Q: I'm considering donating a vacant lot to Habitat for Humanity to offset taxes on other property that I'm selling. For tax-deduction purposes, can I use the property's assessed value or must I use the estimated market value? If it's the latter, is the cost deductible?
A: Hello Robbie. Thank you for your question.
The general rule is that charitable deductions for donations of property are limited to the property's fair market value at the time of the contribution.
However, if the property has increased in value, the donor may have to make some adjustments to the amount of the deduction. For example, if you contribute property with a fair market value that is more than your basis (what you paid for it), you may need to reduce the fair market value by the amount of appreciation when figuring your deduction. For more information, look at IRS Publication 551, Basis of Assets.
Also, please be advised there are limitations based on the donor's adjusted gross income (AGI). Generally, the amount you can deduct for charitable contributions cannot be more than 50 percent of your AGI. Your deduction may be further limited, depending on the type of property you give and the type of organization you give it to. For more information, please see IRS Publication 526, Charitable Contributions.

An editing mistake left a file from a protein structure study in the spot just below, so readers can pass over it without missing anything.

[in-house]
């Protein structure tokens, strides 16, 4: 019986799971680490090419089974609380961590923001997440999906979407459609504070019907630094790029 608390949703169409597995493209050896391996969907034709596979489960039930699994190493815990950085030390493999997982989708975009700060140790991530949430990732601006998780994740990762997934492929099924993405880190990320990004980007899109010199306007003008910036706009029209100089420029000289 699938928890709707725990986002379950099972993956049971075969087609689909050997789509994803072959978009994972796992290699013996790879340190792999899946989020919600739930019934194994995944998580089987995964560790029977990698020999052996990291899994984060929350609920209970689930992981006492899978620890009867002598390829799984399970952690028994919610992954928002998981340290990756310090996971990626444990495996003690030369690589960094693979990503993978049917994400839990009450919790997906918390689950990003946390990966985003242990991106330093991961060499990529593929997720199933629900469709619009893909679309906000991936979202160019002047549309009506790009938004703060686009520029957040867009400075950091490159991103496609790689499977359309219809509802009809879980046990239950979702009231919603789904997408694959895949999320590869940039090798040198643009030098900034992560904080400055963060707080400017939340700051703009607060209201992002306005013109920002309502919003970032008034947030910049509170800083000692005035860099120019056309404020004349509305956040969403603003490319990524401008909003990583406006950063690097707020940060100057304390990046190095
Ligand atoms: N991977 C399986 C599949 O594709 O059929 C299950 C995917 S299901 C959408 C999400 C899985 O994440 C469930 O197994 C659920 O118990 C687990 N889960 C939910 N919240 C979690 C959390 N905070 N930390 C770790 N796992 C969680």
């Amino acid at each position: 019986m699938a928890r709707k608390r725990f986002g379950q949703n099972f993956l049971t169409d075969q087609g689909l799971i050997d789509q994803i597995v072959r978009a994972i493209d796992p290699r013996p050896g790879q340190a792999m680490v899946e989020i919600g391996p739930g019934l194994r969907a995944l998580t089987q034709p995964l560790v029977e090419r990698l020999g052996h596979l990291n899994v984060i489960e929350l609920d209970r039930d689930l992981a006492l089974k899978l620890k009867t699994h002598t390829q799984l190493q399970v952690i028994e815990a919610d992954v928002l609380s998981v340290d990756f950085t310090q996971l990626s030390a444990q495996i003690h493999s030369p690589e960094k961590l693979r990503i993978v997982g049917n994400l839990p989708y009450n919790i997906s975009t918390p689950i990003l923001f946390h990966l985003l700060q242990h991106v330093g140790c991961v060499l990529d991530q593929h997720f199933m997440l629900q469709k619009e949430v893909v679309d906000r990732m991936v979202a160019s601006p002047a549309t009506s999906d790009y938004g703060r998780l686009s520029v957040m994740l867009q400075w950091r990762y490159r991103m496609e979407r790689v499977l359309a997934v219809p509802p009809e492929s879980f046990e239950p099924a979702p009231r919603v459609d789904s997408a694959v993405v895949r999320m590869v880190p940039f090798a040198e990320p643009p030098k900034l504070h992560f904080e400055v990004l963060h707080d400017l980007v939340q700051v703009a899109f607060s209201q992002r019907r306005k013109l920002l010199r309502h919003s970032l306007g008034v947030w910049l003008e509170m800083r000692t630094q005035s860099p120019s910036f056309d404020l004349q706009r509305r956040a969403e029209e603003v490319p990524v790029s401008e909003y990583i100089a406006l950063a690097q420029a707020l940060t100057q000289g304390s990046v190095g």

A: You mention you are considering donating a vacant lot to offset taxes on other property you sold. Depending on your circumstances, the charitable contribution might not help as much as you would like. For example, the property you're selling might be considered inventory if you are a developer and have multiple units for sale.
To take a deduction, donors need to complete IRS Form 8283 (Noncash Charitable Contributions) with an attached appraisal by a qualified appraiser. (There is no separate form for state taxes.)
For more information, please see IRS Publication 526, Charitable Contributions.
Because your situation could be complicated, you may want to consider consulting with a tax advisor.